Paul is an economist who writes a column. I follow Paul on twitter because I like his posts. I have taken to reading at least some of his blog entries because I like what he has to say. I am no economist, and there are things about which Paul speaks that I simply do not understand. In such cases, I have to ask myself, who do I trust? Just like Sunday. Do I trust Steve, a business man who may be protecting his own interests? Do I trust Bret, someone with training in economics but who has spent his whole professional life on journalism? Or do I trust the Nobel laureate who knows economics and has little interest in doing anything other than informing me (us) on how we can make things better?

I would not ask a reporter who writes articles on medicine to treat my cancer - I would go to an oncologist. The reporter may know quite a bit about medicine, but the oncologist is the clear choice. Likewise, I will always give more credence to the Nobel Prize winning economist than the reporter with an economics background.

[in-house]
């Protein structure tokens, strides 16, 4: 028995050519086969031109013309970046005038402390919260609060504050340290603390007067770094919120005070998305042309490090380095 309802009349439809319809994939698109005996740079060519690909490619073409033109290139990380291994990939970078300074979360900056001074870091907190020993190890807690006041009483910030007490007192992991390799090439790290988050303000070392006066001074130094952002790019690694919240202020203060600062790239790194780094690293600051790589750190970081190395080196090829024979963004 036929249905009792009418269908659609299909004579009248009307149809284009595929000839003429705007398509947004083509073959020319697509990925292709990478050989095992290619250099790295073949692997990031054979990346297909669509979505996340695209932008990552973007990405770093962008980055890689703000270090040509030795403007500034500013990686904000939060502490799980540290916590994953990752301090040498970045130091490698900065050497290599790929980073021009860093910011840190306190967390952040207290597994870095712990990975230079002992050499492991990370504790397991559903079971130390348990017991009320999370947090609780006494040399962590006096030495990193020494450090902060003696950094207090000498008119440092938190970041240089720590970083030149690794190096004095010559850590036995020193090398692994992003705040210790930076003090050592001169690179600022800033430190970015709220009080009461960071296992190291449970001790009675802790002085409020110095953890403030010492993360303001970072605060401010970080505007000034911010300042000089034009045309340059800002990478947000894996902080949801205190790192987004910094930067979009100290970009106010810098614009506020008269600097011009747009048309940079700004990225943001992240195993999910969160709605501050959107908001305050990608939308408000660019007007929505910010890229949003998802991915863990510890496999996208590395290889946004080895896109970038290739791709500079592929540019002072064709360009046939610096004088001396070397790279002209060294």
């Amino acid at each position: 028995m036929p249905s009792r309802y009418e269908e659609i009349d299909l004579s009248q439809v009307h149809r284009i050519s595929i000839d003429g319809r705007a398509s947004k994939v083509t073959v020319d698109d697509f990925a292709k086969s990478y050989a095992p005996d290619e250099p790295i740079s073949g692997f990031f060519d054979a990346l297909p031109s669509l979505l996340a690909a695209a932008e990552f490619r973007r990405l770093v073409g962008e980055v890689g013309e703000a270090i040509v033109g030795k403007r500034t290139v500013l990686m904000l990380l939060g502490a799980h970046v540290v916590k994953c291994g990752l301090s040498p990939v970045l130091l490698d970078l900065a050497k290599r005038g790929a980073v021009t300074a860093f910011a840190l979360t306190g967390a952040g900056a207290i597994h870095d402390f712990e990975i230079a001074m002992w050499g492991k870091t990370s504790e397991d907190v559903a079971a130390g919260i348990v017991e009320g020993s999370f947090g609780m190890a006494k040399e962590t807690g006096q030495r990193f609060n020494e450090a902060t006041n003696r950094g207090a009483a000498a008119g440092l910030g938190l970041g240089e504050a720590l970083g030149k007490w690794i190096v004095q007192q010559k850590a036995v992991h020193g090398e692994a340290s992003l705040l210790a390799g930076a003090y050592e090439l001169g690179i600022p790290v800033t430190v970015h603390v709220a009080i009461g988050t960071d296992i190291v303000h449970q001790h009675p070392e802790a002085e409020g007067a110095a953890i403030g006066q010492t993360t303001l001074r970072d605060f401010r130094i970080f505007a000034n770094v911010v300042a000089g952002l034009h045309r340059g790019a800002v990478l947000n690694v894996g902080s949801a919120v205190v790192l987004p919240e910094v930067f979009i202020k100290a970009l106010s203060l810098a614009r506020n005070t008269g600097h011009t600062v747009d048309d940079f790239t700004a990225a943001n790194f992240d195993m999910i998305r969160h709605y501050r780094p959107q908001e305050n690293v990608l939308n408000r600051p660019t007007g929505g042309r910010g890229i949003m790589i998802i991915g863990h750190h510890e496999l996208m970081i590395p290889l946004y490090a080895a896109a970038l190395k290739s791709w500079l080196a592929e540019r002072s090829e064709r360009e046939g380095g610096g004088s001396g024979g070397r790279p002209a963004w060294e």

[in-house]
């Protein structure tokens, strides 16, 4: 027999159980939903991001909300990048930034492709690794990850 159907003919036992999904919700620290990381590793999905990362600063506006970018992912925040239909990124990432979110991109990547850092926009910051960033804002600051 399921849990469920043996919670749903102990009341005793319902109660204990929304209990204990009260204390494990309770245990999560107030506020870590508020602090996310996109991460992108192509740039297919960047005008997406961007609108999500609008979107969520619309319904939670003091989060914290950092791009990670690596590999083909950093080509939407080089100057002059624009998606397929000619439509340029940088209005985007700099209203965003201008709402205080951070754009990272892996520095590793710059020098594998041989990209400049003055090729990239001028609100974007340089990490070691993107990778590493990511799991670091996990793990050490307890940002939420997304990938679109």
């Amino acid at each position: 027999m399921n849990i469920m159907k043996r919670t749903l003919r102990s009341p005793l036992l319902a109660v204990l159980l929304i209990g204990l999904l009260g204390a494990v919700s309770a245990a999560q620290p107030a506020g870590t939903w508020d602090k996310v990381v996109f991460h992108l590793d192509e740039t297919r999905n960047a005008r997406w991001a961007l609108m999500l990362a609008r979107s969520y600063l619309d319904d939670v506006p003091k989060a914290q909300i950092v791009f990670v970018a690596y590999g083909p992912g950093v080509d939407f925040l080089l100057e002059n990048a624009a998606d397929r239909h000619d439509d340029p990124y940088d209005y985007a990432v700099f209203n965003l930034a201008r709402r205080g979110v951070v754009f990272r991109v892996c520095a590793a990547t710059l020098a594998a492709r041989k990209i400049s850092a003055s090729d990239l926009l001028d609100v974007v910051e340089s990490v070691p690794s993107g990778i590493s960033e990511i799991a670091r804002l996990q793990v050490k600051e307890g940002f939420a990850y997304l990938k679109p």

GO PAUL! and #OWS!

Thursday, September 29, 2011

Jamey Rodemeyer

I was trying to avoid posting something about Jamey Rodemeyer, but I am having trouble ignoring it, so here goes:

For those who are unaware, last week (9-18-2011) 14 year old Jamey committed suicide. The factors which contribute to something like this are many and varied. In Jamey's case there had been a history of bullying, but as a health care professional I have to say that this by itself is not a cause of suicide. It is a contributing factor.

Nevertheless, I am astounded at the actions of many in this case (though I shouldn't be - it happens all the time). Bullying should never be acceptable. I am sure the bullies - and their parents - at this moment feel no remorse and no sense of responsibility - after all, they did not kill Jamey. Jamey killed Jamey. Yet responsible they are, and accountable they should be.